Apple and its CEO, Tim Cook, both appear to be aware of the problems that excessive screen-time can have on people, especially children - yet now the company risks outrage over its apparent decision to remove or restrict third-party screen-time apps on its iPhone platform.
If your iPhone’s software is updated, you’ve probably noticed your device now offers a weekly update on how you’re doing, or overdoing, when it comes to screen-time. Depending on your point of view, you’re either relieved or embarrassed at your smartphone infatuation — or let’s just call it what it is: addiction.
Apple’s CEO, Tim Cook, has been outspoken in linking screen-time to a laundry list of social and health problems. “If you’re looking at a phone more than someone’s eyes, you’re doing the wrong thing,” he said at a New York City business forum last week, making more than a few headlines.
Organizations such as the World Health Organization have been vocal about what they say are screen-time’s negative effects on young children, especially those under one year of age. And as anyone can tell you from his or her last painful date, excessive screen-time at the dinner table or, crikey, in the movie theater, can lead to unreturned texts or even ghosting.
Apple, along with its peers in the tech sector, says it is determined to do what is possible to limit customers’ screen-time in the name of salvaging social skills worldwide. So, why would the iPhone maker make it difficult for third-party apps designed to help smartphone users, and especially parents, track and limit the time they and family members spend on those darned screens?
As the New York Times reported, Apple has either restricted or removed 11 out of the 17 most downloaded screen-time management apps. Many other apps that are less well-known have also had a similar experience with Apple’s App Store.
“In some cases, Apple forced companies to remove features that allowed parents to control their children’s devices or that blocked children’s access to certain apps and adult content,” wrote Jack Nicas for the Times. “In other cases, it simply pulled the apps from its App Store.”
The Times also quoted app developers who described Apple’s actions as “out of the blue with no warning” and “systematically killing the industry.”
Two companies that have parental-control apps on Apple’s platform, and have claimed they have lost business due to Apple’s policies, filed a complaint with the European Union’s Competition Office.
Apple’s apparent about-face on allowing users to manage and self-regulate screen time is about as abrupt as the company’s past decision to pay more attention to the problem. Early last year, two investors with a sizable number of shares in Apple, Jana Partners and California State Teachers’ Retirement System (CalSTRS), urged the tech behemoth to do more about children’s screen-time addiction.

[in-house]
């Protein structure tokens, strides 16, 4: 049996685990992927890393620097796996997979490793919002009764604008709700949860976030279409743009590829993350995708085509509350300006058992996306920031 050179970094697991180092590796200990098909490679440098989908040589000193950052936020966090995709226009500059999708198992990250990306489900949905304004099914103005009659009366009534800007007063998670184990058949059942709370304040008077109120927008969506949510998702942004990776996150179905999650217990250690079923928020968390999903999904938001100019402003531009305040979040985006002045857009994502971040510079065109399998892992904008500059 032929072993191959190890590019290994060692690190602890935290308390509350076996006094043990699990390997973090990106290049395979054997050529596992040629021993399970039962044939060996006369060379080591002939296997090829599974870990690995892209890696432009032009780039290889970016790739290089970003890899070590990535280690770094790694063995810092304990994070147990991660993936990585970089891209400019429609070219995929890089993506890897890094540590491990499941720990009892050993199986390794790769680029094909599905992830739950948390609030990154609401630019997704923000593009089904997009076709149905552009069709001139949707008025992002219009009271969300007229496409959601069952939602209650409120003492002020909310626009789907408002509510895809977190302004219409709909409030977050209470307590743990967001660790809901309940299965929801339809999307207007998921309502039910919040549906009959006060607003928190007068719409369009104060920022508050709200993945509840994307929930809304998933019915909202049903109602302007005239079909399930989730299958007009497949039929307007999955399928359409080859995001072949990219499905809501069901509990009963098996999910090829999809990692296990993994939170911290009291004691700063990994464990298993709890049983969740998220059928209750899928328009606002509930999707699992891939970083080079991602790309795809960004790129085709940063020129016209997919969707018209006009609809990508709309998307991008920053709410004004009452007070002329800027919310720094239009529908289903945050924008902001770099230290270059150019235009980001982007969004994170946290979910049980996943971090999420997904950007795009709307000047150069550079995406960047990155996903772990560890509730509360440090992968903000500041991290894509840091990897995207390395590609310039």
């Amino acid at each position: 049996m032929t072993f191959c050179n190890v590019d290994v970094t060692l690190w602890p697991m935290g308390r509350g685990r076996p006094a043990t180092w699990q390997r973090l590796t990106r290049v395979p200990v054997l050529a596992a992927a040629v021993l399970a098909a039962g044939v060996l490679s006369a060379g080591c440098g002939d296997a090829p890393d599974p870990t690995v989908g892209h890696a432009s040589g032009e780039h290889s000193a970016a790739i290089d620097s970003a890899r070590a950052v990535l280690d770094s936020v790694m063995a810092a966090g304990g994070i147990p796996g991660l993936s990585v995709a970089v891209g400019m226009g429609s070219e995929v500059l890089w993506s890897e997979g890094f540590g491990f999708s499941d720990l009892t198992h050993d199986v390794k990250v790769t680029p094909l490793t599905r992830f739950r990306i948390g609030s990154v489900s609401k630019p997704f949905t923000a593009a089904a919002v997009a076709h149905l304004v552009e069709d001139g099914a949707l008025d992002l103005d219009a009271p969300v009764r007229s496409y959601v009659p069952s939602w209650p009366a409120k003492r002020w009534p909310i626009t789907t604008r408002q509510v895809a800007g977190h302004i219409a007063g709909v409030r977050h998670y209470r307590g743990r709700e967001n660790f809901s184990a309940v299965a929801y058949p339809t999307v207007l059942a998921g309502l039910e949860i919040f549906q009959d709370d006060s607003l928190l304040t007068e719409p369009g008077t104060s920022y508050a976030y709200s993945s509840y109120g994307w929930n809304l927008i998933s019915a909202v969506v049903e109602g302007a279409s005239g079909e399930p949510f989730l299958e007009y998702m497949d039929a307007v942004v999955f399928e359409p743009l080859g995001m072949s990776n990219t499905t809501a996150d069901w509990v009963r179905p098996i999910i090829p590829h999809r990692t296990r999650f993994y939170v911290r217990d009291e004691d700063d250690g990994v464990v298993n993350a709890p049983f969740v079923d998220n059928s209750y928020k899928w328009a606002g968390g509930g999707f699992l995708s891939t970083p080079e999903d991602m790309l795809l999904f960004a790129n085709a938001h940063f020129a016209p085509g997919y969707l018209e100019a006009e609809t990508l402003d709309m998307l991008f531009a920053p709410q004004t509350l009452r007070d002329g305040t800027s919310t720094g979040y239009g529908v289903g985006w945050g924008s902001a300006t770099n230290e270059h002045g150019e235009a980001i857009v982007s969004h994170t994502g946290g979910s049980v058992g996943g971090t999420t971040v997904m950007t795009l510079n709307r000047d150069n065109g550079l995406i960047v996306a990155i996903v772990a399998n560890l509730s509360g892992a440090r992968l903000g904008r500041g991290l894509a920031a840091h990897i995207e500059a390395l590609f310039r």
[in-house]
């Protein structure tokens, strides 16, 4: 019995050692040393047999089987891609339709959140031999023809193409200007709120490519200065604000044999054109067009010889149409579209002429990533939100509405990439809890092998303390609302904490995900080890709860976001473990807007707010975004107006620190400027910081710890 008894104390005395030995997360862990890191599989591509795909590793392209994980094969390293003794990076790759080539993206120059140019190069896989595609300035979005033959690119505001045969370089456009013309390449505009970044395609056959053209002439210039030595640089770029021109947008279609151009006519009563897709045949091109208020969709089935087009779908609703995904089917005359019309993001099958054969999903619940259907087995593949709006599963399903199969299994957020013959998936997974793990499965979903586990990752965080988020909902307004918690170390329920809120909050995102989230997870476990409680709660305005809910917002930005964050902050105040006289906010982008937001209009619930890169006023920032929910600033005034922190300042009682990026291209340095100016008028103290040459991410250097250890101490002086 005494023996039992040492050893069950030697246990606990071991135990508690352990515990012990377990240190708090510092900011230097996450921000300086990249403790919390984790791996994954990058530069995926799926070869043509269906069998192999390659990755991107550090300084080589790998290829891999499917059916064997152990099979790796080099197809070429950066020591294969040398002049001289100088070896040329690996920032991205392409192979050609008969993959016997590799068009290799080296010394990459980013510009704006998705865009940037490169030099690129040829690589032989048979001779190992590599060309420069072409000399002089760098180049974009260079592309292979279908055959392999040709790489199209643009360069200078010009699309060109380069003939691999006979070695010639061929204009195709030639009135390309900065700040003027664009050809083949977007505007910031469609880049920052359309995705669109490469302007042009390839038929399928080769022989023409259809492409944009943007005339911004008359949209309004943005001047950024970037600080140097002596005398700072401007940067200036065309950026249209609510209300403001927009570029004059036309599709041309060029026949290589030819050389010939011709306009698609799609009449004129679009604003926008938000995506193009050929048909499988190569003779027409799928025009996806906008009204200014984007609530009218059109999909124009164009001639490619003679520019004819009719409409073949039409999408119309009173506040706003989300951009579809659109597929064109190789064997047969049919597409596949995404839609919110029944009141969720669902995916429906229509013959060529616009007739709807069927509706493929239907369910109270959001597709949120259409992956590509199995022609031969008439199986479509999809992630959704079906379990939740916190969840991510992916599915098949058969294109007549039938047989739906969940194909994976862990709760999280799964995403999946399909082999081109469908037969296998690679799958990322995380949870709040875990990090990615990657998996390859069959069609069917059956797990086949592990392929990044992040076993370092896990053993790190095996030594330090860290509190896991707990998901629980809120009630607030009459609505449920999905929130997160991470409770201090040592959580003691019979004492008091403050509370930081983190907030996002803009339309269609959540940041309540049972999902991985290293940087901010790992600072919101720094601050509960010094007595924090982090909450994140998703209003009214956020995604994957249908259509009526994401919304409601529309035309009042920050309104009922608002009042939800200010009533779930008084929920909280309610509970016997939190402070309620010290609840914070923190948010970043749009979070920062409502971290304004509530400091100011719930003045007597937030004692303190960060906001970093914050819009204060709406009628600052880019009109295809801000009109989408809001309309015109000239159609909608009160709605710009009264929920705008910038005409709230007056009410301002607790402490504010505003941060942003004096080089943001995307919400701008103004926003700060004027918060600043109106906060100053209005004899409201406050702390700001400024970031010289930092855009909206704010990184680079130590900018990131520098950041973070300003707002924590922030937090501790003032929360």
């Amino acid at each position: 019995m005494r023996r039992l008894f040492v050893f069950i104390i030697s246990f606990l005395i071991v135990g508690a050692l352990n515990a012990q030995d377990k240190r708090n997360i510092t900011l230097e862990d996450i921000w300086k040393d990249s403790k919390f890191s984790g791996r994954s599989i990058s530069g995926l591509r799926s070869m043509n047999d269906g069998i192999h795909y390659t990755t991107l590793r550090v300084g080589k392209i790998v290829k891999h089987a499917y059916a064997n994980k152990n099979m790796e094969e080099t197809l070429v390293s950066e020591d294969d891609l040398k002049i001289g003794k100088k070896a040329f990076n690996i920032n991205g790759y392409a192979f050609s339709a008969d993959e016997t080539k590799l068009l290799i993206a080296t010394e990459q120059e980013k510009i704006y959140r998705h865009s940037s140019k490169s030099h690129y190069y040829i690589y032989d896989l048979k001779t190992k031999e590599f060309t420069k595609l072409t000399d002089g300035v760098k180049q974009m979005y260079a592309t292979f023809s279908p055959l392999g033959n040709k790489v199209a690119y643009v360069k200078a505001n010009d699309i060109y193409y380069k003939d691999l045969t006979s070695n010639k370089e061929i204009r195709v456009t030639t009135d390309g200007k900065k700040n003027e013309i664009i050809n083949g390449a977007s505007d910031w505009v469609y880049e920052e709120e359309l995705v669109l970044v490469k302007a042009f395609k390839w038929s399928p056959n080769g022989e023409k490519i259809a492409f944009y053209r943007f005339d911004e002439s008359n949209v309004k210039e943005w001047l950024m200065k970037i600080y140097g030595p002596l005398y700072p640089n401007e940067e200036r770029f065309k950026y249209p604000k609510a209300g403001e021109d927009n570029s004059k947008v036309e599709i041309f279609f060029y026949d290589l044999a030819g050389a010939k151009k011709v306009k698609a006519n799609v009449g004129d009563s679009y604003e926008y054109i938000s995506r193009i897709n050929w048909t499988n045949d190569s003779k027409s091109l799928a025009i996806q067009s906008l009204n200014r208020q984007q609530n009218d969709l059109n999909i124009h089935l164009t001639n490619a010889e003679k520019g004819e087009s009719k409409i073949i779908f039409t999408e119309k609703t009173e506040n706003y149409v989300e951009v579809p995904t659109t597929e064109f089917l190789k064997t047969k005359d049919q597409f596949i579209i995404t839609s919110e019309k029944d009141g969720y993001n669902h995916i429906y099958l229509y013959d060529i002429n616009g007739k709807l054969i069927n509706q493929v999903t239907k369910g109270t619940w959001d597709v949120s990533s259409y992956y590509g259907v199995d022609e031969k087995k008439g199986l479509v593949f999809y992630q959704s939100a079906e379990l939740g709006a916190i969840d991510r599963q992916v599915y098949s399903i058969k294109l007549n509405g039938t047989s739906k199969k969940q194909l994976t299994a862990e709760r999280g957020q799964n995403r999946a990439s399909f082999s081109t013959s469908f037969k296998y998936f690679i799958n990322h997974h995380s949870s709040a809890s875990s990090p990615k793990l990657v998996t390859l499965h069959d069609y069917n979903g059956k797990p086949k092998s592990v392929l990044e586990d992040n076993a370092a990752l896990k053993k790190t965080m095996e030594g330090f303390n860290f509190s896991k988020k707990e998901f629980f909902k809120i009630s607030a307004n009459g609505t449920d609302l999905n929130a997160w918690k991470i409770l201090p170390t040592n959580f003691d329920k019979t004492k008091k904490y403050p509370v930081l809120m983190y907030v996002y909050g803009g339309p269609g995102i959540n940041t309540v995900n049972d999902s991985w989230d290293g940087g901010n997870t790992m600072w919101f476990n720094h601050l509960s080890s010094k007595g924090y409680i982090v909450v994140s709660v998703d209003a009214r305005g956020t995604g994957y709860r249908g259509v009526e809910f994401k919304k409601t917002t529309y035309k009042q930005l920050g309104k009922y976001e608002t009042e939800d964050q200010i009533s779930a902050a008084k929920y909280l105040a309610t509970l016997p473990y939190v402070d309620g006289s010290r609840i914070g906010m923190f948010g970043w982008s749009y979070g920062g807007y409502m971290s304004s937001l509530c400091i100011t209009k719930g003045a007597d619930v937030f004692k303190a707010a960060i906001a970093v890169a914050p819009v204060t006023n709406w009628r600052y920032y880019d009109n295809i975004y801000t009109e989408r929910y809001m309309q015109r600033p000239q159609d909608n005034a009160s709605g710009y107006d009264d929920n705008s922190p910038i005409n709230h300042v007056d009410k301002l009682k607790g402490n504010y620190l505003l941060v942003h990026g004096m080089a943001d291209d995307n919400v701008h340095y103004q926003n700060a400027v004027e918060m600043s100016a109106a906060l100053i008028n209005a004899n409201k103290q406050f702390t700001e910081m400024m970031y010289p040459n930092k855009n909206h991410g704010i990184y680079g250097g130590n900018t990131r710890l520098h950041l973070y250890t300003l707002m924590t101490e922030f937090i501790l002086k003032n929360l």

To Apple’s credit — as well as Cook’s — the company responded in kind. Certainly, the company couldn’t ignore the concerns of parents in the backyard of its headquarters in the Bay Area. “Just look at how more parents in Silicon Valley are prohibiting screen time for kids — that should tell you about what’s happening in this space,” Barie Carmichael said in an interview with TriplePundit earlier this year.
If Apple believes that its own technology, as opposed to effective apps that third parties are offering, is enough to curb screen-time, the company very well could plunge into a brand reputation crisis of its own making.
“The problem with efforts such as the Screen Time feature Apple added to the iPhone and similar ones that Google added to Android is that the companies don't seem to understand and aren't really addressing the underlying problem,” Tristan Harris, cofounder of the Center for Humane Technology and one of Silicon Valley’s most vocal critics, told Business Insider. “If the person is feeling the kind of anxiety and novelty-seeking craving in their lower nervous system that causes them to reach for their phone the second time this last 60 seconds ... it's not because they just need a seat belt or ... [need] a limit that says, 'don't do that.'"
But Harris’ conclusion that consumers need human connection, not just smartphone “sobriety,” at a first glance goes against these technology company’s business model, or at least that would be the short-term view.
Apple’s decisions to put the kibosh on screen-time and parental control apps are chess moves in the wrong direction. Silicon Valley is looking aloof and arrogant yet again — and runs the risk of losing the trust of more consumers and stakeholders as they seek a checkmate against companies that come across as determined to dictate the terms by which they confront society’s smartphone addiction.
Image credit: Meghan Schiereck/Unsplash
Leon Kaye has written for 3p since 2010 and become executive editor in 2018. His previous work includes writing for the Guardian as well as other online and print publications. In addition, he's worked in sales executive roles within technology and financial research companies, as well as for a public relations firm, for which he consulted with one of the globe’s leading sustainability initiatives. Currently living in Central California, he’s traveled to 70-plus countries and has lived and worked in South Korea, the United Arab Emirates and Uruguay.
Leon’s an alum of Fresno State, the University of Maryland, Baltimore County and the University of Southern California's Marshall Business School. He enjoys traveling abroad as well as exploring California’s Central Coast and the Sierra Nevadas.